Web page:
The Physical Science of Going Deep

Matt George

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Updated 989d ago

Without balance, there is no surfing. It starts with that magical moment when you release your fingertips from your board and drop into a wave standing up in perfect balance. But there is a lot more going on here than you might imagine.

Researchers have recently been studying the science of standing up and are discovering remarkable complexities. And with the advent of super micro photography, the actual physical elements that allow us to balance can now be seen and analysed on a intra-cellular level. Our bodies, like most things in the universe, submit to the laws of physics.

Balance is king, sounds simple, right? But what of the inner working machinations afford us good balance? Marlon Gerber's letting us in on a little secret here.

Balance is king, sounds simple, right? But what of the inner working machinations afford us good balance? Marlon Gerber's letting us in on a little secret here.

© 2019 - Pete Frieden

Balance, given such complicated names by scientists as postural orientation or postural equilibrium, is controlled by structures in the inner ear, our eyesight, and our automatic postural adjustments brought about by sensory reflexes.

This is why it's particularly important in the tube to keep your eyes level with the land’s horizon. Take a look at the photos of your favourite surfers and you will see how true this is. Lousy tuberiders get confused and forget that surfing is a gravity sport that demands a level horizon whether we are on top of water or not.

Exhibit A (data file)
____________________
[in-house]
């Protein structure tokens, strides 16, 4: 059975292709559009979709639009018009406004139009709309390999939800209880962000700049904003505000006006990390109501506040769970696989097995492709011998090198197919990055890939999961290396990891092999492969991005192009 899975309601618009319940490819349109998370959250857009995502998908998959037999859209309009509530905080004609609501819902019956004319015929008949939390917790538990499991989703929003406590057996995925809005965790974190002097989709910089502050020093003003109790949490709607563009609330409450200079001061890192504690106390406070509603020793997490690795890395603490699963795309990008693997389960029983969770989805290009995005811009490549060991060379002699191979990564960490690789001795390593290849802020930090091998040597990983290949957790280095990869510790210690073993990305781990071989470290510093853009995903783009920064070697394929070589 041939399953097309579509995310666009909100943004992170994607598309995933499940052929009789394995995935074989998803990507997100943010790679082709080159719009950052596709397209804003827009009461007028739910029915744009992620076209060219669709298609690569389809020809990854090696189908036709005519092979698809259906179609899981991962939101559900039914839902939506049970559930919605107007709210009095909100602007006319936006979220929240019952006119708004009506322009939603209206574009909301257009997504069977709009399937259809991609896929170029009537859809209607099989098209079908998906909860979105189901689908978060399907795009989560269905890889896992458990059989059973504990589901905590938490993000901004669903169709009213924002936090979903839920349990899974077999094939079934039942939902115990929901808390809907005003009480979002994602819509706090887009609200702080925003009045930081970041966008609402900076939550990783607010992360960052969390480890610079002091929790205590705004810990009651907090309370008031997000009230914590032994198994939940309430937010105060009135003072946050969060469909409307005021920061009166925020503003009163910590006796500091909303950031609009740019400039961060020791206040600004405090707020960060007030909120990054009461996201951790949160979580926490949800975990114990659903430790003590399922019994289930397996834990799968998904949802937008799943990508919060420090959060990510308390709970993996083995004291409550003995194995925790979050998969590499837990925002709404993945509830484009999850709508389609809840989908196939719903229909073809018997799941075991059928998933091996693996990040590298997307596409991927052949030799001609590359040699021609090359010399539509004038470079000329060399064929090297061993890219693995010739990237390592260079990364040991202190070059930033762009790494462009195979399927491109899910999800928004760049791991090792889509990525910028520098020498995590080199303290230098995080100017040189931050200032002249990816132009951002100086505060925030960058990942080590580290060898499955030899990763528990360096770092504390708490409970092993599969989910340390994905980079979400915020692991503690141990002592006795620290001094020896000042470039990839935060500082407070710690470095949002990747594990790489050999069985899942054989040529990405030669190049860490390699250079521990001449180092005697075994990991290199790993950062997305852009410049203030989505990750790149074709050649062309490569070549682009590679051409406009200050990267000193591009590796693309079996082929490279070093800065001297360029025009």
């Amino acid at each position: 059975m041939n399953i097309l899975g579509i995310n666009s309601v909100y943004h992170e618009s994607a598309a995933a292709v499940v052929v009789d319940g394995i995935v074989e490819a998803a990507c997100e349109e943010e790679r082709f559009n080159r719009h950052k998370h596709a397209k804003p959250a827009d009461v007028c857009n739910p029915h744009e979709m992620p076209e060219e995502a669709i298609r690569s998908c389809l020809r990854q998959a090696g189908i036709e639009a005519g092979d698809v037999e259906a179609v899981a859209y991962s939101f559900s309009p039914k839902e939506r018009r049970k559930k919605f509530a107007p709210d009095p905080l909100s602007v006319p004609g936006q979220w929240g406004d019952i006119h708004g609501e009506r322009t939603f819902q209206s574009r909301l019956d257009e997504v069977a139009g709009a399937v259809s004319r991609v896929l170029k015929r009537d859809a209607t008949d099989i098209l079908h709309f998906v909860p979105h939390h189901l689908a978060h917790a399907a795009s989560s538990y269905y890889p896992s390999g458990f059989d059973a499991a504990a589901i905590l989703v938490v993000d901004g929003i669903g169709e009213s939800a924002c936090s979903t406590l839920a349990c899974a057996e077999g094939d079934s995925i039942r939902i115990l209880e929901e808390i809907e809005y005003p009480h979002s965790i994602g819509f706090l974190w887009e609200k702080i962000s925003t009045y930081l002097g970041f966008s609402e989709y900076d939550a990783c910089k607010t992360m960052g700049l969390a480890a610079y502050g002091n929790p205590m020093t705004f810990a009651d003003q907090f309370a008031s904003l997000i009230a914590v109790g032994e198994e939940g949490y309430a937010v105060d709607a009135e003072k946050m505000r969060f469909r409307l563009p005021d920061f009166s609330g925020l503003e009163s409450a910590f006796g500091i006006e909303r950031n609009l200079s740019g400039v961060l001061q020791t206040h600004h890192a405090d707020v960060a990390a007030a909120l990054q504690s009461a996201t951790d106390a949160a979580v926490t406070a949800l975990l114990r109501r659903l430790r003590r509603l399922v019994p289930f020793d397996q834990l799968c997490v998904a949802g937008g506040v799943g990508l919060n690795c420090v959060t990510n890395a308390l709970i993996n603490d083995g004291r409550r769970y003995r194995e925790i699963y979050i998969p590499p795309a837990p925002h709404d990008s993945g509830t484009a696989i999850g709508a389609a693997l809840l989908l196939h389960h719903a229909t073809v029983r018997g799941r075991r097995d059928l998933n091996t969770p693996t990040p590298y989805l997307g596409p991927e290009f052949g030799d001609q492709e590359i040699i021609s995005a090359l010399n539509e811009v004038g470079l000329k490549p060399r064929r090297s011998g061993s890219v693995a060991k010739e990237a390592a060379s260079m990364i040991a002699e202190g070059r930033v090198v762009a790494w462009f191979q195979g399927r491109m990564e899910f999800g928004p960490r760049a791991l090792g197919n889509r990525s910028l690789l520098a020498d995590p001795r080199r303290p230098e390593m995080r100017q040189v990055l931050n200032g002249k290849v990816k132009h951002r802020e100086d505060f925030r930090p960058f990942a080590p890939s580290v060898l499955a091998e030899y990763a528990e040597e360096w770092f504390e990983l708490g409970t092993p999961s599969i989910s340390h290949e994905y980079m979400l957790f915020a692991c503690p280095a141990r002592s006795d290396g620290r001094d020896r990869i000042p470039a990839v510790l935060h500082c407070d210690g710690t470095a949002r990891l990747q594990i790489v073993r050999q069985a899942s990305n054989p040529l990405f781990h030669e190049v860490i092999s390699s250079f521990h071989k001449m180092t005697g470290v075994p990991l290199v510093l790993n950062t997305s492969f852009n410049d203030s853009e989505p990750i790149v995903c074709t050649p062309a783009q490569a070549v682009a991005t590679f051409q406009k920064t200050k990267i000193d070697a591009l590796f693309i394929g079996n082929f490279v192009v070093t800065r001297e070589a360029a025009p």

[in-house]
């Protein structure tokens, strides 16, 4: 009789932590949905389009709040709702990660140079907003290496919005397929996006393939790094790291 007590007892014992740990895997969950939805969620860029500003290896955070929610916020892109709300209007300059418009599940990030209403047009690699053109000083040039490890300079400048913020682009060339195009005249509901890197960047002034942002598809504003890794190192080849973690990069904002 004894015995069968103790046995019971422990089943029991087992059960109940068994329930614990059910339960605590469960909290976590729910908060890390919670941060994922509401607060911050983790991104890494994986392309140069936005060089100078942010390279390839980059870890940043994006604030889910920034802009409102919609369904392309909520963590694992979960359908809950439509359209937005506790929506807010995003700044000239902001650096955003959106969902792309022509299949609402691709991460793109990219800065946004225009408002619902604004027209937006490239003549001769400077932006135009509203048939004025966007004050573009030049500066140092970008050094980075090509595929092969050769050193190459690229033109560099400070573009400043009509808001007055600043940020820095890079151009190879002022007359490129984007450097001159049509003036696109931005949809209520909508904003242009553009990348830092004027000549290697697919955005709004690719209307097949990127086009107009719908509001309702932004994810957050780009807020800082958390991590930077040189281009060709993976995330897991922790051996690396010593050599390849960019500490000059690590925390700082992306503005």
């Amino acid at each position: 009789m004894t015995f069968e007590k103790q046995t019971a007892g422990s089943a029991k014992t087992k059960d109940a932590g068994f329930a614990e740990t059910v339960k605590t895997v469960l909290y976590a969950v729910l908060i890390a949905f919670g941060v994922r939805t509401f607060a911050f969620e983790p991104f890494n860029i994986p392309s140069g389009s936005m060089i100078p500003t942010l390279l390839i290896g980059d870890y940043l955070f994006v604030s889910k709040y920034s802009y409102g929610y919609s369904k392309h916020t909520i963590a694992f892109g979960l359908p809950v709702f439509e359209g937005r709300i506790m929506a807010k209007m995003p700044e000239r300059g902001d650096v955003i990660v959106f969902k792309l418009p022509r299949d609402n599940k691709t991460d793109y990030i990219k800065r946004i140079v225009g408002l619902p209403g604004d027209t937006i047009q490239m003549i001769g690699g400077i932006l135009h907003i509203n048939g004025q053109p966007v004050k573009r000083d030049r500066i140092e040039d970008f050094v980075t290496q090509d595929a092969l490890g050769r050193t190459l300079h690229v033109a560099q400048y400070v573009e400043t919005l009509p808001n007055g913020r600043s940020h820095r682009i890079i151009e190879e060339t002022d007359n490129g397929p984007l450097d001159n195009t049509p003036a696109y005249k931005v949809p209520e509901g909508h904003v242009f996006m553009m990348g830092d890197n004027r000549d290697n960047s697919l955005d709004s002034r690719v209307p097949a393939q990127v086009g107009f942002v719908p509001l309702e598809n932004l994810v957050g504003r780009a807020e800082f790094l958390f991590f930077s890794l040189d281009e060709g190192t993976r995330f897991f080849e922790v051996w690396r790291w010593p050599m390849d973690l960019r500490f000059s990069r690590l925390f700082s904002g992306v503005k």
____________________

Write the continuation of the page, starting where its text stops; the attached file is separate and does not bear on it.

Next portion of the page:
Which is why we see bad surfing. If any one of a surfer’s functions is impaired, either through trauma or just plain bad technique, the other functions struggle to compensate resulting in awkwardness. All you have to do is surf switchfoot to feel that sensation.

So it may sound simple, but research has shown us that muscles want to maintain proper posture based on gravitational pull and balance is thereby generated by automatic responses that preserve the vertical orientation of our body mass, mostly found in our trunk.

In other words, the best tuberiding advice in the world is bend at the knees not at the waist and keep your eyes and muscles oriented to the gravitational sense of earth.

It has recently been discovered that surfers have extremely well developed balance that is on par with the world’s best Ballet dancers. Inner ear, eyesight, and muscular reflexes. Balance. The secrets to discovering what kind of surfers we want to be.